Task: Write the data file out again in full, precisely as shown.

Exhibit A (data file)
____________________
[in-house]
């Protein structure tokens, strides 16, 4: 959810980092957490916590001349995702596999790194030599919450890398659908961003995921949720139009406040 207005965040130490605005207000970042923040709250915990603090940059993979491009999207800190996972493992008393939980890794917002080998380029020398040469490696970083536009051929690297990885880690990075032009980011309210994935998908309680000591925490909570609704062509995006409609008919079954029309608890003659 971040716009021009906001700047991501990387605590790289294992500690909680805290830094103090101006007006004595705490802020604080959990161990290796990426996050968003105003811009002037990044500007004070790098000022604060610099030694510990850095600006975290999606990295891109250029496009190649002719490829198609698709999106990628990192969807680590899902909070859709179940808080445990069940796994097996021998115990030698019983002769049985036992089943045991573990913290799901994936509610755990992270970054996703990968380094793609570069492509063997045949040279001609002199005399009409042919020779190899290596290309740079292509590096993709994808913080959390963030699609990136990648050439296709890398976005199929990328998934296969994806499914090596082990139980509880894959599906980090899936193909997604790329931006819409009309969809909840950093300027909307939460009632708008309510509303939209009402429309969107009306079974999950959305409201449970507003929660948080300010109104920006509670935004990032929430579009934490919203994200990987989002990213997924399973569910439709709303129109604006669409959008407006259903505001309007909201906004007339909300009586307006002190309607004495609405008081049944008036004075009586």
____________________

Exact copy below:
[in-house]
């Protein structure tokens, strides 16, 4: 959810980092957490916590001349995702596999790194030599919450890398659908961003995921949720139009406040 207005965040130490605005207000970042923040709250915990603090940059993979491009999207800190996972493992008393939980890794917002080998380029020398040469490696970083536009051929690297990885880690990075032009980011309210994935998908309680000591925490909570609704062509995006409609008919079954029309608890003659 971040716009021009906001700047991501990387605590790289294992500690909680805290830094103090101006007006004595705490802020604080959990161990290796990426996050968003105003811009002037990044500007004070790098000022604060610099030694510990850095600006975290999606990295891109250029496009190649002719490829198609698709999106990628990192969807680590899902909070859709179940808080445990069940796994097996021998115990030698019983002769049985036992089943045991573990913290799901994936509610755990992270970054996703990968380094793609570069492509063997045949040279001609002199005399009409042919020779190899290596290309740079292509590096993709994808913080959390963030699609990136990648050439296709890398976005199929990328998934296969994806499914090596082990139980509880894959599906980090899936193909997604790329931006819409009309969809909840950093300027909307939460009632708008309510509303939209009402429309969107009306079974999950959305409201449970507003929660948080300010109104920006509670935004990032929430579009934490919203994200990987989002990213997924399973569910439709709303129109604006669409959008407006259903505001309007909201906004007339909300009586307006002190309607004495609405008081049944008036004075009586």